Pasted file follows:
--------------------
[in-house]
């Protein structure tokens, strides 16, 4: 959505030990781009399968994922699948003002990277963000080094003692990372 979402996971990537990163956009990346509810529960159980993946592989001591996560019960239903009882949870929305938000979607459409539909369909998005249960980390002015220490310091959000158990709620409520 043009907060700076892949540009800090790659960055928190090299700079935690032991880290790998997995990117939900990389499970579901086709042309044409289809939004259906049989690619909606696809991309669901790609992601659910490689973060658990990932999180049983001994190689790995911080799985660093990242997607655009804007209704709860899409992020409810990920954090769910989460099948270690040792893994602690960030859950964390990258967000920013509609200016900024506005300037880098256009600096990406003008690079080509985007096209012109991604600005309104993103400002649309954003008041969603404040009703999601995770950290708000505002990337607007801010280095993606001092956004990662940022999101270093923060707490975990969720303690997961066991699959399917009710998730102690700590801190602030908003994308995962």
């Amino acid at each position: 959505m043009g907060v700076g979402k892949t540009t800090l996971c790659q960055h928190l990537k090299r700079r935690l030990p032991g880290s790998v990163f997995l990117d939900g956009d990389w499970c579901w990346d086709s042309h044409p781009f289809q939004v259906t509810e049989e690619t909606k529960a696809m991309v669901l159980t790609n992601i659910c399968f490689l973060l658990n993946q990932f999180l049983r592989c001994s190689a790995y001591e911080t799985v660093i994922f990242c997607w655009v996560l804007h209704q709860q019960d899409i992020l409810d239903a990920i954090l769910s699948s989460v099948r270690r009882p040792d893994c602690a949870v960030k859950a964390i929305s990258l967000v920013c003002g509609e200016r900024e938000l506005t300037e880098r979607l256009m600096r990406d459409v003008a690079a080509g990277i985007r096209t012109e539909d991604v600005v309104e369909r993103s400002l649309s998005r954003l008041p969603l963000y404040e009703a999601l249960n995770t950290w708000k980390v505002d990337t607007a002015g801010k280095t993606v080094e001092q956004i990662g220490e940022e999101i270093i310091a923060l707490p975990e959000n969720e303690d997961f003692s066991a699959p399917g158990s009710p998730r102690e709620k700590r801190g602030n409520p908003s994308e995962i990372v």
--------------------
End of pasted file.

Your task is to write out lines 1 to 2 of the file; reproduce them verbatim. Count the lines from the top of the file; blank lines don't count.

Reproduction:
[in-house]
């Protein structure tokens, strides 16, 4: 959505030990781009399968994922699948003002990277963000080094003692990372 979402996971990537990163956009990346509810529960159980993946592989001591996560019960239903009882949870929305938000979607459409539909369909998005249960980390002015220490310091959000158990709620409520 043009907060700076892949540009800090790659960055928190090299700079935690032991880290790998997995990117939900990389499970579901086709042309044409289809939004259906049989690619909606696809991309669901790609992601659910490689973060658990990932999180049983001994190689790995911080799985660093990242997607655009804007209704709860899409992020409810990920954090769910989460099948270690040792893994602690960030859950964390990258967000920013509609200016900024506005300037880098256009600096990406003008690079080509985007096209012109991604600005309104993103400002649309954003008041969603404040009703999601995770950290708000505002990337607007801010280095993606001092956004990662940022999101270093923060707490975990969720303690997961066991699959399917009710998730102690700590801190602030908003994308995962």